The phony excuse of national security
"America's national security is under threat!" That's a statement quite often heard when Washington intends to curb imports of such goods as steel, aluminum, or vehicles and auto parts, and when American policymakers decide to turn against foreign investors or scare off Chinese students and academics.
According to international consensus, national security usually means that a state's power, sovereignty, unity and territoria integrity, the well-being of its people, its sustainable economic and social development, and other important national interests are free from danger and external threats. It has clear connotations and boundaries. But today, the concept has been abused by the world's most powerful state as a tool to promote trade protectionism and for it to maintain its hegemony.
Between the 1980s and the early 2000s, the United States launched 14 Section 232 investigations to determine the effect of imports on its national security. At the time, it was uncommon for the United States to impose trade sanctions in the name of national security: Only two of the 14 cases triggered punitive measures. But since 2017, Washington seems to have become increasingly insecure, leading policymakers to deem imported iron and steel products, aluminum, vehicles and auto parts, investments, talent, enterprises, and advanced technologies all threats to its national security. Many Section 232 investigations have been launched. There was even a national emergency declared last month over an alleged threat against American technology caused by China's leading tech firm Huawei. This poses the question: Who can threaten America's national security, given that it's number one in the world in terms of military, technological, and economic strength?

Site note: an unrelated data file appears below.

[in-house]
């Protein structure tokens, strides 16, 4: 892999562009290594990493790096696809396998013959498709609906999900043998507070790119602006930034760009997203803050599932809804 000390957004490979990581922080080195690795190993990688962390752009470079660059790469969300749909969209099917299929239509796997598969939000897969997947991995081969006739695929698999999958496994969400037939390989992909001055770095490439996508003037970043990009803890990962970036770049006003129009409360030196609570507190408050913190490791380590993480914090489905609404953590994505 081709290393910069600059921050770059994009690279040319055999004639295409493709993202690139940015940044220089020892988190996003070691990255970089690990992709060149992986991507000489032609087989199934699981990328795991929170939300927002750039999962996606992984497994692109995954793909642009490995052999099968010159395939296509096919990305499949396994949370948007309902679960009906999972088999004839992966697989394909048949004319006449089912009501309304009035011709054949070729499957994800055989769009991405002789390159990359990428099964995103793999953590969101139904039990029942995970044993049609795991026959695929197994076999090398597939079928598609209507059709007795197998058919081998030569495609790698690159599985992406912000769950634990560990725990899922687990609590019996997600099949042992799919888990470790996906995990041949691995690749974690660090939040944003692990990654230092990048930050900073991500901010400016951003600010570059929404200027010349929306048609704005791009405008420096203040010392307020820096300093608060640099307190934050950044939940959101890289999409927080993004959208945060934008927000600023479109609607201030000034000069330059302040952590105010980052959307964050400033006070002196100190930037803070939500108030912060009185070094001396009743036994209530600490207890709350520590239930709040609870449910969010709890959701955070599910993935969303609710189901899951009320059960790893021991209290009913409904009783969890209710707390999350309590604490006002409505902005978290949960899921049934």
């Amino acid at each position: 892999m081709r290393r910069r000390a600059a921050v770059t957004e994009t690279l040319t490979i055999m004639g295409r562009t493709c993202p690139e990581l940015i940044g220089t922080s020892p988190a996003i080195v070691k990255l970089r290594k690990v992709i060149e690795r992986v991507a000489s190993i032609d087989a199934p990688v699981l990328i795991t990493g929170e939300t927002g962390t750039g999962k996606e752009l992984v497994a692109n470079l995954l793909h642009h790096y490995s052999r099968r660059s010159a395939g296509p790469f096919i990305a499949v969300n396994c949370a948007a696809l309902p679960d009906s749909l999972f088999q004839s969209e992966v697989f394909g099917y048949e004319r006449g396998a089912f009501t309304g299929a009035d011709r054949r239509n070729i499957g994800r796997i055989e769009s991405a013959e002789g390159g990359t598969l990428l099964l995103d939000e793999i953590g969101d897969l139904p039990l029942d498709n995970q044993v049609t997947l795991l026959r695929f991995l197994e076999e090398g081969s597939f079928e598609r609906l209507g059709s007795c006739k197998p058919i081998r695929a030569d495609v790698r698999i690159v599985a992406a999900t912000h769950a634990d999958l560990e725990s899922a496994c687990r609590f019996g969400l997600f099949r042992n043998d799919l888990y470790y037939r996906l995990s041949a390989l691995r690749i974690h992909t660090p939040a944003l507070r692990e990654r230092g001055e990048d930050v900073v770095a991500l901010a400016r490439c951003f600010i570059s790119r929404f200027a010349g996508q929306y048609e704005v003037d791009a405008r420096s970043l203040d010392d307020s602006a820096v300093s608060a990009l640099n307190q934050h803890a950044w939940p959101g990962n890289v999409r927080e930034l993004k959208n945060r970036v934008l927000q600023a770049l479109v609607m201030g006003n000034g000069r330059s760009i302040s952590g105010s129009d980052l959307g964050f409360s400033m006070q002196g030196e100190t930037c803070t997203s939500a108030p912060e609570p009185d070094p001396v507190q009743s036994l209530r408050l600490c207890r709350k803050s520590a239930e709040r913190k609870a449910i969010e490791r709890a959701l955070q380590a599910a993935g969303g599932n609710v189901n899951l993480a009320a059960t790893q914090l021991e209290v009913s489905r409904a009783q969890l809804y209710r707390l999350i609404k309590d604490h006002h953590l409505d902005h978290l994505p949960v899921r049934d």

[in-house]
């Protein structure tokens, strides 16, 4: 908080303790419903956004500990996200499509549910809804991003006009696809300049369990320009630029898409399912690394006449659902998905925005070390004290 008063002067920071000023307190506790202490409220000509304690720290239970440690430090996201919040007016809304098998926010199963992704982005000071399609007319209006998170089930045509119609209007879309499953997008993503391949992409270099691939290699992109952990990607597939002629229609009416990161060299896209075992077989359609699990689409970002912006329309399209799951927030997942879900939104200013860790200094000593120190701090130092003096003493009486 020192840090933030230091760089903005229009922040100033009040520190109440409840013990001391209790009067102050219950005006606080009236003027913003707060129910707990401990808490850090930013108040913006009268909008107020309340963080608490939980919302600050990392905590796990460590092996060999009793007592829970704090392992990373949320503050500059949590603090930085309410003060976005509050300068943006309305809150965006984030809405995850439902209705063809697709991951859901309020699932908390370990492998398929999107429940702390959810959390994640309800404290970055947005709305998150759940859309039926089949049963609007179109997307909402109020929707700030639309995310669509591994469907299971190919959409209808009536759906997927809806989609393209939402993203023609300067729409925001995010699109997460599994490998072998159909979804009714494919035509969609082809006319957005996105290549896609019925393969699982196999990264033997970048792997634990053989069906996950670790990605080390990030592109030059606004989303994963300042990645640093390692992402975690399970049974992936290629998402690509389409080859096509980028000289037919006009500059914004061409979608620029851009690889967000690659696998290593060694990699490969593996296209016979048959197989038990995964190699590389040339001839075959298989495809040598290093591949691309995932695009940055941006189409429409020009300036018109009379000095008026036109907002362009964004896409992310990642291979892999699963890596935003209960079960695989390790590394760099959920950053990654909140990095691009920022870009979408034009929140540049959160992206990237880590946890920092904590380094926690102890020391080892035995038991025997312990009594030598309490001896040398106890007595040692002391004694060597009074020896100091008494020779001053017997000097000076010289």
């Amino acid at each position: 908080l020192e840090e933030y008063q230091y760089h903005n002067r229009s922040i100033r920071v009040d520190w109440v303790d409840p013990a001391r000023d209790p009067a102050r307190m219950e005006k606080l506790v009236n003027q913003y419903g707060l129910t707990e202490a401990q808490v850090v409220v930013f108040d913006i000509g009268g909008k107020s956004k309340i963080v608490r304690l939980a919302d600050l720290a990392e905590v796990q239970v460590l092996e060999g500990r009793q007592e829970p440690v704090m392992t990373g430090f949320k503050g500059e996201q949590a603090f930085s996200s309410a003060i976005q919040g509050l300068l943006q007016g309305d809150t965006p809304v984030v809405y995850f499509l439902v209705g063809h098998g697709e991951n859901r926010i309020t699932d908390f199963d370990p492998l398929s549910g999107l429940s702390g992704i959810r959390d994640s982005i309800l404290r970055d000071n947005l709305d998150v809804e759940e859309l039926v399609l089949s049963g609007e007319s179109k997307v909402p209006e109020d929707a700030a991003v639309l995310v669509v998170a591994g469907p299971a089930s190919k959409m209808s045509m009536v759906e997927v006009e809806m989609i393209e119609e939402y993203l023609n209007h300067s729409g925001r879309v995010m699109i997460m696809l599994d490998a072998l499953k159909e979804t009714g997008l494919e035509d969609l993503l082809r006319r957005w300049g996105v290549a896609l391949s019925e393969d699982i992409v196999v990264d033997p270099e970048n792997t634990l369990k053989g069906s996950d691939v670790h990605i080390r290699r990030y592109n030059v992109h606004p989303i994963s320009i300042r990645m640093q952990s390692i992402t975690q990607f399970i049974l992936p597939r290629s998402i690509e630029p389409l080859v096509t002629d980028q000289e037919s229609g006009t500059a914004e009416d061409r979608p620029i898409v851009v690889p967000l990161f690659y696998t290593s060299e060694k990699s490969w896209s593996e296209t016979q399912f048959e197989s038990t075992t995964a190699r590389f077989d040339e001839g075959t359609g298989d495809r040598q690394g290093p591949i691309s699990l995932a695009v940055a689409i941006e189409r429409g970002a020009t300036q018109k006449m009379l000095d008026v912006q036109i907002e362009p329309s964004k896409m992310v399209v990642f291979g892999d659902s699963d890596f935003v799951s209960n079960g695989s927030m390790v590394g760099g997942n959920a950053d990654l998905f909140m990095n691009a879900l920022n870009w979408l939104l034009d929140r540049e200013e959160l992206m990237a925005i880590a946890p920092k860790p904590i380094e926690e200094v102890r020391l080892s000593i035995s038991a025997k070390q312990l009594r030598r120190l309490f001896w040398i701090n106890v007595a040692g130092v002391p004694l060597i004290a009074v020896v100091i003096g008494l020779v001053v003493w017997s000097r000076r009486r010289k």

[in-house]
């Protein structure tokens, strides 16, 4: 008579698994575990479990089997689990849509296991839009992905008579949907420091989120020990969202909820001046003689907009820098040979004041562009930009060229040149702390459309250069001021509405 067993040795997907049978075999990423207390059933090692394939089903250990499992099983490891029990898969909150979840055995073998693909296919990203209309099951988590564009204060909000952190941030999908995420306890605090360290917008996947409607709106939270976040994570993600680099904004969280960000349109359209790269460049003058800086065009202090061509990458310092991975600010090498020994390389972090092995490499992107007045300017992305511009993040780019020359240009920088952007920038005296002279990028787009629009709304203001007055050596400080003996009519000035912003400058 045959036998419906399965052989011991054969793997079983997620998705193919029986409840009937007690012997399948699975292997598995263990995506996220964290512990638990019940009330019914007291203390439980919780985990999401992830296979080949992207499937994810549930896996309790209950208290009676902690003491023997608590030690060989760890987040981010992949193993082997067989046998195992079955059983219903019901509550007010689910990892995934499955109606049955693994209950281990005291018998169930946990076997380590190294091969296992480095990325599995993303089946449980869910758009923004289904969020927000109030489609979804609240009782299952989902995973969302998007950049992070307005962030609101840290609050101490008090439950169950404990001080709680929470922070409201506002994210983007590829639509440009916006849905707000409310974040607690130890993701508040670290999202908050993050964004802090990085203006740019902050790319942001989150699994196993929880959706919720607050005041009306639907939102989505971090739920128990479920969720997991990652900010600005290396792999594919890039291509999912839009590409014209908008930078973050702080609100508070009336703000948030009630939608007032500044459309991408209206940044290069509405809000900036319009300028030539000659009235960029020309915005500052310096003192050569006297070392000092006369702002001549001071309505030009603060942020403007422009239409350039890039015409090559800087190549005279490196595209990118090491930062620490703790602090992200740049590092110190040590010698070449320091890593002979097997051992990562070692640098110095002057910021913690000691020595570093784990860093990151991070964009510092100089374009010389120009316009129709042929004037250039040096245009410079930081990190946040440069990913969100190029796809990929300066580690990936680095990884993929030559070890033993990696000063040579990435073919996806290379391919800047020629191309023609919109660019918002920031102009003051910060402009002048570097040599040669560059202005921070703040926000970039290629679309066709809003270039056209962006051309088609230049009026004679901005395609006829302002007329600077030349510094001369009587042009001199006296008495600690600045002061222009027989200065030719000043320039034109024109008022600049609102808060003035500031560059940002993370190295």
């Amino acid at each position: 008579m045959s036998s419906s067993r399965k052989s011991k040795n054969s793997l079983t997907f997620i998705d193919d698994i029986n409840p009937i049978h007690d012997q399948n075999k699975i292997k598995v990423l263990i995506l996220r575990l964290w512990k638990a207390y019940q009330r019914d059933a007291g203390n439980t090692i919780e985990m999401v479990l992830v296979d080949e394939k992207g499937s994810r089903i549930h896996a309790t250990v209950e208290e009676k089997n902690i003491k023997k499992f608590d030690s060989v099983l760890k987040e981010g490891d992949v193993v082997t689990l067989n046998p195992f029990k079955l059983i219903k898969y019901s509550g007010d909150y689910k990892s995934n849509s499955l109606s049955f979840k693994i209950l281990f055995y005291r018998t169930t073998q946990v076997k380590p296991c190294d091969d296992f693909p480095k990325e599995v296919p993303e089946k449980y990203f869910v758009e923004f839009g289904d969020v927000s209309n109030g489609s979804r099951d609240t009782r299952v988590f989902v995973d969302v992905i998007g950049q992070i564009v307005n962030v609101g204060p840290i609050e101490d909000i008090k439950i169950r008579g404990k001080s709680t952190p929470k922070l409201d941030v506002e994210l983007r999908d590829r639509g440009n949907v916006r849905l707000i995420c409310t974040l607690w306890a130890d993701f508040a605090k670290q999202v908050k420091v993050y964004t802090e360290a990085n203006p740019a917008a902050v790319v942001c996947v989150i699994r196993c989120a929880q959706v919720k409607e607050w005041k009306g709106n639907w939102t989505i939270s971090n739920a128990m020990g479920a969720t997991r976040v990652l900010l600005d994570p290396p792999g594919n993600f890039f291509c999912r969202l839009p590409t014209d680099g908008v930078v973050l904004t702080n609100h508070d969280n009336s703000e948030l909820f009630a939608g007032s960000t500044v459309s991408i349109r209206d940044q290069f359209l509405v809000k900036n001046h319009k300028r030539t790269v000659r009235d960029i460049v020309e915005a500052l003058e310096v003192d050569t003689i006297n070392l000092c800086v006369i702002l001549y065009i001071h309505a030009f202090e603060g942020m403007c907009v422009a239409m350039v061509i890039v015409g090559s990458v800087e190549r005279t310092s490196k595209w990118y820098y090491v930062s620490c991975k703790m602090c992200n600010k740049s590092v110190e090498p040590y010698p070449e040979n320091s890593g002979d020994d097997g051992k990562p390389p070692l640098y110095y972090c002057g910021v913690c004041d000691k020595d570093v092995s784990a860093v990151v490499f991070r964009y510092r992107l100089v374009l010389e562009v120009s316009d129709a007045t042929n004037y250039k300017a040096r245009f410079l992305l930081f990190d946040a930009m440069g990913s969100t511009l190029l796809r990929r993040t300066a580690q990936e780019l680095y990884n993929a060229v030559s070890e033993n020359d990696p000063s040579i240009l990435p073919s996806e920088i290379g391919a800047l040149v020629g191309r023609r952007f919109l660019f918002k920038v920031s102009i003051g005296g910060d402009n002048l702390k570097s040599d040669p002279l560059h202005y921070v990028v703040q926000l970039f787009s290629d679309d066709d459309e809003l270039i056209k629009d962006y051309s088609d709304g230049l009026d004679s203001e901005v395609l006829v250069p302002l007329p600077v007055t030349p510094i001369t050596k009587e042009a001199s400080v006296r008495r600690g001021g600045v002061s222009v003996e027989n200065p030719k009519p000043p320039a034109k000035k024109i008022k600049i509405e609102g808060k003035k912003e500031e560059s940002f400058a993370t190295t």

The answer is: nobody. The national security of the United States is not at risk. Rather, some figures in Washington are using claims about national security as a weapon to attack America's trading partners and advance their America First agenda. Washington has been incapable of coping with the great changes that have taken place in recent years, including the rise of emerging markets and developing countries, and national security has become an excuse it leans on when it wants to act on its suspicions about the economic development and technological progress of other countries.
The European Union has looked at America's actions and decided that national security was simply used as a cover to engage in economic protectionism. And the American Institute for International Steel and two of its member companies filed a lawsuit with the U.S. Court of International Trade, alleging that the Section 232 investigation used to impose additional tariffs on iron and steel imports violates the constitution. During an oral debate, a judge asked a lawyer defending the administration's position whether there is any product the president doesn't have the power to restrict imports on using national security grounds: "Could he, say, put a tariff on peanut butter?"
The frequent misuse of national security by the United States not only hurts its trading partners; it also impacts the international trading system and trust in the global marketplace. This harms the interests of the United States, and may even impair Washington's judgement should it find itself confronted by a real threat. And that is perhaps the biggest threat of all to America's national security.